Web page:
Thursday, April 20, 2006
Truths, Half-Truths, and Extinction: The Hidden Face of The Economist
"A Guide to Womenomics," The Economist, 12 April 2006, pg 73, http://www.economist.com/finance/displaystory.cfm?story_id=6802551 (from Sean Meade at TPMB).
A plan whose success involves your own extermination, whose concept of strategy is limited to high-kinetic conflict, whose description of stability operations is building-guarding, is one doomed to failure.
That's why the recent Economist article on women and work should be read suspiciously. The piece is a slipshod collection of half-truths and deceptions in support of social experiments that destroy the nations which adopt them.
And you thought The Economist was just a girlie magazine.
I. The Economist on the Value of Education
“WHY can't a woman be more like a man?” mused Henry Higgins in “My Fair Lady”. Future generations might ask why a man can't be more like a woman. In rich countries, girls now do better at school than boys, more women are getting university degrees than men are and females are filling most new jobs. Arguably, women are now the most powerful engine of global growth.
If, however. the editors of The Economist had read tdaxp, they would know that, statistically, white American women do not enter college for higher earning opportunities. Of all ethnic-sex groups, only latin women earn less from higher education than white women.
For a substantial fraction of women, the purpose of college appears to be social life or an "Mrs" degree. The Economist might as well be talking about widespread female education, because of the popularity of manner schools. Of course, that context of that fact is inconvenient, so the magazine does not mention it.
II. The Economist and the Value of Work
Later, the article confuses itself in its economics. Discussing female entry into "paid work," The Economist notes
In other words, value unpaid work at $0, value paid work at the going rate, and -- unsurprisingly -- paid work is valued more. (Not that it's surprising for some not to value unpaid work.)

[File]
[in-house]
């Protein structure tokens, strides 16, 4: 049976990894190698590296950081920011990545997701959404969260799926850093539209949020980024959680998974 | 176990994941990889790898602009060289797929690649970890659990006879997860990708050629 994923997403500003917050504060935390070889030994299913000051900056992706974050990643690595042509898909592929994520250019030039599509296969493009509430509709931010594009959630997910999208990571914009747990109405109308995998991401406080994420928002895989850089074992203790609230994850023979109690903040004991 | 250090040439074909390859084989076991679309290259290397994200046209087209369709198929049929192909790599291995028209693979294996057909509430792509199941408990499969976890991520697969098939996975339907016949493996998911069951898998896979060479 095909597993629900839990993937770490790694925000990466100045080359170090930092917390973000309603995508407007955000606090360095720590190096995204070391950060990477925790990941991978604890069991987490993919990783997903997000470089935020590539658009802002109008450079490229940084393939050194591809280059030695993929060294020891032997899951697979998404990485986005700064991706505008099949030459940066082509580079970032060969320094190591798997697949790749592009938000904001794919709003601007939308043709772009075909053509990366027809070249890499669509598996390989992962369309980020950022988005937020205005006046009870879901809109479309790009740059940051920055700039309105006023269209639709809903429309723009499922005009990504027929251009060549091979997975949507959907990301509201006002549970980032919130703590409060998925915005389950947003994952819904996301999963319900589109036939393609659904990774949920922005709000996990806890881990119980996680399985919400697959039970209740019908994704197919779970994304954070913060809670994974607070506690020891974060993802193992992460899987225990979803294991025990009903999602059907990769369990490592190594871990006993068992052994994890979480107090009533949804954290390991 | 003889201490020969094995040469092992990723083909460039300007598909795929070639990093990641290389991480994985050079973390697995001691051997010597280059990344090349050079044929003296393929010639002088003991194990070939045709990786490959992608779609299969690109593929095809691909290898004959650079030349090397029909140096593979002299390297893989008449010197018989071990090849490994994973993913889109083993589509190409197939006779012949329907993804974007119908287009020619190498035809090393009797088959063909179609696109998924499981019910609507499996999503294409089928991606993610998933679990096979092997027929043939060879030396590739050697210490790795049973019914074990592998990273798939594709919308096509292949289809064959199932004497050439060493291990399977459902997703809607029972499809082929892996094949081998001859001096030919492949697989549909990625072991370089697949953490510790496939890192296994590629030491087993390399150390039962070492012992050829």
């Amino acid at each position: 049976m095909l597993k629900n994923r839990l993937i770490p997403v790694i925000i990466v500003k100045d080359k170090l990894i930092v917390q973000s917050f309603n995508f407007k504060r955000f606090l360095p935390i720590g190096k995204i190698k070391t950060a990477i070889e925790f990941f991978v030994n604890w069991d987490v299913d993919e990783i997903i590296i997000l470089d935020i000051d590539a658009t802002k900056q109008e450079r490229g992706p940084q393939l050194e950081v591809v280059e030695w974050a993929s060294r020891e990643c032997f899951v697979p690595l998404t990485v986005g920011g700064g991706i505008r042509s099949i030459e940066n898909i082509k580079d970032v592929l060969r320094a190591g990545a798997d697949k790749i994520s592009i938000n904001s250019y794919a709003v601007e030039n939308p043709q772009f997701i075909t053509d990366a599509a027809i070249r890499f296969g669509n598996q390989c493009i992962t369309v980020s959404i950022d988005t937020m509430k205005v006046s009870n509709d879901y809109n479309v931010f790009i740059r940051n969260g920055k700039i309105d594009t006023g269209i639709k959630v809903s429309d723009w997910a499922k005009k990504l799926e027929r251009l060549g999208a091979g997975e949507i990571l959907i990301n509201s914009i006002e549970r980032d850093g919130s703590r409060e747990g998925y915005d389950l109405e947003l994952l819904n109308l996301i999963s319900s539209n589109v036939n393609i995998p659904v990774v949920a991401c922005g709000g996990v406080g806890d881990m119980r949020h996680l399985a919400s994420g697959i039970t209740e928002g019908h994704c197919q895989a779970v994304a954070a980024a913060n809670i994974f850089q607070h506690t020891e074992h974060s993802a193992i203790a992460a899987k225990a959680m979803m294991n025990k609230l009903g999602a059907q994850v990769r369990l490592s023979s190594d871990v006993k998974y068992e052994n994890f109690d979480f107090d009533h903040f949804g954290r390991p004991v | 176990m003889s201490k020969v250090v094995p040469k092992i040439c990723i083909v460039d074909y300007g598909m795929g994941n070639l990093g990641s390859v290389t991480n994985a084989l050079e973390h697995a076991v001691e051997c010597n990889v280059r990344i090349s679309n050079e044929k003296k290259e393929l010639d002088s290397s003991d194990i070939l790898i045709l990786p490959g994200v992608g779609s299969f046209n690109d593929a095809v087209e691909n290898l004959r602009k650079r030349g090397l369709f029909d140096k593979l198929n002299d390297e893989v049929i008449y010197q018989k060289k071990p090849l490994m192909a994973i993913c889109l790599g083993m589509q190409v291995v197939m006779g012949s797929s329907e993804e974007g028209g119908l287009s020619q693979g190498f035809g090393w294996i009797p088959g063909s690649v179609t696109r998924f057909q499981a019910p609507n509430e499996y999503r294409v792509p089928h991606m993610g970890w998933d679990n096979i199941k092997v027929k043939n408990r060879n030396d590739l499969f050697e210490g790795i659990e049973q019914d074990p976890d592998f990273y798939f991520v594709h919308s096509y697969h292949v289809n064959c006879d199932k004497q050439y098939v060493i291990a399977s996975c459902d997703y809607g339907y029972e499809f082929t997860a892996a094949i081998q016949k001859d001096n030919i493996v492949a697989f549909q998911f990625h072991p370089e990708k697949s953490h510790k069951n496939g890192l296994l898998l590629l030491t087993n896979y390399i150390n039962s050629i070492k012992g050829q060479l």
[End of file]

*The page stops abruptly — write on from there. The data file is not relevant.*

III. The Economist and Styles of Work
A more serious criticism is found in the articles myopic materialism:
To some extent, the increase in female paid employment has meant fewer hours of unpaid housework. However, the value of housework has fallen by much less than the time spent on it, because of the increased productivity afforded by dishwashers, washing machines and so forth. Paid nannies and cleaners employed by working women now also do some work that used to belong in the non-market economy.
It boggles the mind how wrong this is. America, and the rest of the Old Core, is a capital-rich, labor-poor society. This style of economy is very sensitive to the quality of the workforce. Yet The Economist dismisses the purpose of "housework" as somehow centering on "dishwashers, washing machines and so forth" instead of standing up the next generation. This would be like the US Military ceasing training of Iraqi Police officers, because their hygienic needs can be easily taken care of by "dishwashers, washing machines and so forth."
What The Economist calls paid work is a high-kinetics, low-network-density activity. Likewise, what our British publishing pals call "housework" is lower kinetic but higher density work. Trying to find an essentially Phase III (Combat Operations) force to do a Phase IV job (Nation Building) -- what The Economist suggested by its quick reference to "paid nannies" -- is as insane as having the US Military rebuild the society of a middle eastern nation.
By focusing on monetized gains at the expense of social capital, The Economist is like a general that advocates just blowing things up instead of transitioning to a civilian reconstruction force.
IV. The Economist and Population Implosion
As if that was not bad enough, The Economist wants to lull us into extinction: